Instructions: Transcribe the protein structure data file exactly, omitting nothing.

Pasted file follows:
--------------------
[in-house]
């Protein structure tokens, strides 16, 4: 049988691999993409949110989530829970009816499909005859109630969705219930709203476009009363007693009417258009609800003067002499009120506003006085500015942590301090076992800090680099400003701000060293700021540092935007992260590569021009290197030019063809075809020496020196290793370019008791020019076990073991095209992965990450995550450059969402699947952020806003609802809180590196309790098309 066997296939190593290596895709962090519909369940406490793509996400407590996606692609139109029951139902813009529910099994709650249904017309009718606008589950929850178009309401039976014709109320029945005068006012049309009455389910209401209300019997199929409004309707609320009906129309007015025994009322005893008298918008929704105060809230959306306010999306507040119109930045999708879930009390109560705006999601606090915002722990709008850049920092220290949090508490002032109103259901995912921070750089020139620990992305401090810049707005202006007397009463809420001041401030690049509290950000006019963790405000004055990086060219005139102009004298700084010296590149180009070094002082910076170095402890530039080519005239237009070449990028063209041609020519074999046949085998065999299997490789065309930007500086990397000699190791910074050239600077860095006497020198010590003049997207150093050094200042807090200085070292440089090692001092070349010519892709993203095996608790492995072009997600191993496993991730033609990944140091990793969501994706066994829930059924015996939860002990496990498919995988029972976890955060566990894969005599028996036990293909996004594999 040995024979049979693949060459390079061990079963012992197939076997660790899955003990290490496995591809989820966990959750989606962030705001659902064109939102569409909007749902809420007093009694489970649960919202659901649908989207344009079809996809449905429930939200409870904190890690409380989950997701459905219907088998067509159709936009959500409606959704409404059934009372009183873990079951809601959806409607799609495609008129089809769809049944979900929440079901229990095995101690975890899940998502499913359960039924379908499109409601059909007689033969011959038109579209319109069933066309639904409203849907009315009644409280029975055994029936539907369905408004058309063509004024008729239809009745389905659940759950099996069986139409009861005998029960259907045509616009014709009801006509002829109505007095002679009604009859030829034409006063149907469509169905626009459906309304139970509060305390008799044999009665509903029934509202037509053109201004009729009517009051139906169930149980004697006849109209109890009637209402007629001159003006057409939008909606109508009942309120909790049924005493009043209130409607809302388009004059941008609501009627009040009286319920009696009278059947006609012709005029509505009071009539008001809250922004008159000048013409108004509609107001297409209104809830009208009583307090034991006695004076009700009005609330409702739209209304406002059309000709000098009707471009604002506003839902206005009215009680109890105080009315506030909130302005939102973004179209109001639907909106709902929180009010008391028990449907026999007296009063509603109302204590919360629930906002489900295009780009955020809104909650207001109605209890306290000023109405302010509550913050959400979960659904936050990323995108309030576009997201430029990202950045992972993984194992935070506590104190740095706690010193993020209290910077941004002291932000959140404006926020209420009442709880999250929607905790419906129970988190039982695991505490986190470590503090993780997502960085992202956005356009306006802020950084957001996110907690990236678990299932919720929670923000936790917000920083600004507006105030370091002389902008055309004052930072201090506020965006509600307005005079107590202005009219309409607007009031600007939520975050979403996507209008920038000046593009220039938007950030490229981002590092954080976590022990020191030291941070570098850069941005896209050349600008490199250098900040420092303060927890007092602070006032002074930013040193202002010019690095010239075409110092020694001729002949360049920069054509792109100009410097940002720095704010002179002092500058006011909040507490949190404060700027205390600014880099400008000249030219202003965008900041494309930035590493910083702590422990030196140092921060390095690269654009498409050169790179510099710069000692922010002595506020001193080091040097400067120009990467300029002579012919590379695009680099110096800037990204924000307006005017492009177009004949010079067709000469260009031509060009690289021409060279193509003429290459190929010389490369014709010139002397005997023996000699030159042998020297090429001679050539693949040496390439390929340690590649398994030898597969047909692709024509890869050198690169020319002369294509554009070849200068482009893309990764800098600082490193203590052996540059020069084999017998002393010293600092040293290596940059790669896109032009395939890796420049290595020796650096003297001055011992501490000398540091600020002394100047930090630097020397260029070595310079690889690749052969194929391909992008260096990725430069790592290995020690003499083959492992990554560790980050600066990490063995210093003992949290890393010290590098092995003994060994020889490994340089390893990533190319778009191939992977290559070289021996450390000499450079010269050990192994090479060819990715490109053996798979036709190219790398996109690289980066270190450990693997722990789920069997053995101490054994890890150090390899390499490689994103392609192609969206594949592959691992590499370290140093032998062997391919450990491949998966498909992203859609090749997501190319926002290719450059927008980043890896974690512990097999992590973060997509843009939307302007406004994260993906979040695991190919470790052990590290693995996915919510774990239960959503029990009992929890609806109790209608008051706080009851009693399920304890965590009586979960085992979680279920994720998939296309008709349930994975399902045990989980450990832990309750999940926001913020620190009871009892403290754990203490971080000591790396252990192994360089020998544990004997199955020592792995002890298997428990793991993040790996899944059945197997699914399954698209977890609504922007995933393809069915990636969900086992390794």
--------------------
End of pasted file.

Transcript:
[in-house]
């Protein structure tokens, strides 16, 4: 049988691999993409949110989530829970009816499909005859109630969705219930709203476009009363007693009417258009609800003067002499009120506003006085500015942590301090076992800090680099400003701000060293700021540092935007992260590569021009290197030019063809075809020496020196290793370019008791020019076990073991095209992965990450995550450059969402699947952020806003609802809180590196309790098309 066997296939190593290596895709962090519909369940406490793509996400407590996606692609139109029951139902813009529910099994709650249904017309009718606008589950929850178009309401039976014709109320029945005068006012049309009455389910209401209300019997199929409004309707609320009906129309007015025994009322005893008298918008929704105060809230959306306010999306507040119109930045999708879930009390109560705006999601606090915002722990709008850049920092220290949090508490002032109103259901995912921070750089020139620990992305401090810049707005202006007397009463809420001041401030690049509290950000006019963790405000004055990086060219005139102009004298700084010296590149180009070094002082910076170095402890530039080519005239237009070449990028063209041609020519074999046949085998065999299997490789065309930007500086990397000699190791910074050239600077860095006497020198010590003049997207150093050094200042807090200085070292440089090692001092070349010519892709993203095996608790492995072009997600191993496993991730033609990944140091990793969501994706066994829930059924015996939860002990496990498919995988029972976890955060566990894969005599028996036990293909996004594999 040995024979049979693949060459390079061990079963012992197939076997660790899955003990290490496995591809989820966990959750989606962030705001659902064109939102569409909007749902809420007093009694489970649960919202659901649908989207344009079809996809449905429930939200409870904190890690409380989950997701459905219907088998067509159709936009959500409606959704409404059934009372009183873990079951809601959806409607799609495609008129089809769809049944979900929440079901229990095995101690975890899940998502499913359960039924379908499109409601059909007689033969011959038109579209319109069933066309639904409203849907009315009644409280029975055994029936539907369905408004058309063509004024008729239809009745389905659940759950099996069986139409009861005998029960259907045509616009014709009801006509002829109505007095002679009604009859030829034409006063149907469509169905626009459906309304139970509060305390008799044999009665509903029934509202037509053109201004009729009517009051139906169930149980004697006849109209109890009637209402007629001159003006057409939008909606109508009942309120909790049924005493009043209130409607809302388009004059941008609501009627009040009286319920009696009278059947006609012709005029509505009071009539008001809250922004008159000048013409108004509609107001297409209104809830009208009583307090034991006695004076009700009005609330409702739209209304406002059309000709000098009707471009604002506003839902206005009215009680109890105080009315506030909130302005939102973004179209109001639907909106709902929180009010008391028990449907026999007296009063509603109302204590919360629930906002489900295009780009955020809104909650207001109605209890306290000023109405302010509550913050959400979960659904936050990323995108309030576009997201430029990202950045992972993984194992935070506590104190740095706690010193993020209290910077941004002291932000959140404006926020209420009442709880999250929607905790419906129970988190039982695991505490986190470590503090993780997502960085992202956005356009306006802020950084957001996110907690990236678990299932919720929670923000936790917000920083600004507006105030370091002389902008055309004052930072201090506020965006509600307005005079107590202005009219309409607007009031600007939520975050979403996507209008920038000046593009220039938007950030490229981002590092954080976590022990020191030291941070570098850069941005896209050349600008490199250098900040420092303060927890007092602070006032002074930013040193202002010019690095010239075409110092020694001729002949360049920069054509792109100009410097940002720095704010002179002092500058006011909040507490949190404060700027205390600014880099400008000249030219202003965008900041494309930035590493910083702590422990030196140092921060390095690269654009498409050169790179510099710069000692922010002595506020001193080091040097400067120009990467300029002579012919590379695009680099110096800037990204924000307006005017492009177009004949010079067709000469260009031509060009690289021409060279193509003429290459190929010389490369014709010139002397005997023996000699030159042998020297090429001679050539693949040496390439390929340690590649398994030898597969047909692709024509890869050198690169020319002369294509554009070849200068482009893309990764800098600082490193203590052996540059020069084999017998002393010293600092040293290596940059790669896109032009395939890796420049290595020796650096003297001055011992501490000398540091600020002394100047930090630097020397260029070595310079690889690749052969194929391909992008260096990725430069790592290995020690003499083959492992990554560790980050600066990490063995210093003992949290890393010290590098092995003994060994020889490994340089390893990533190319778009191939992977290559070289021996450390000499450079010269050990192994090479060819990715490109053996798979036709190219790398996109690289980066270190450990693997722990789920069997053995101490054994890890150090390899390499490689994103392609192609969206594949592959691992590499370290140093032998062997391919450990491949998966498909992203859609090749997501190319926002290719450059927008980043890896974690512990097999992590973060997509843009939307302007406004994260993906979040695991190919470790052990590290693995996915919510774990239960959503029990009992929890609806109790209608008051706080009851009693399920304890965590009586979960085992979680279920994720998939296309008709349930994975399902045990989980450990832990309750999940926001913020620190009871009892403290754990203490971080000591790396252990192994360089020998544990004997199955020592792995002890298997428990793991993040790996899944059945197997699914399954698209977890609504922007995933393809069915990636969900086992390794």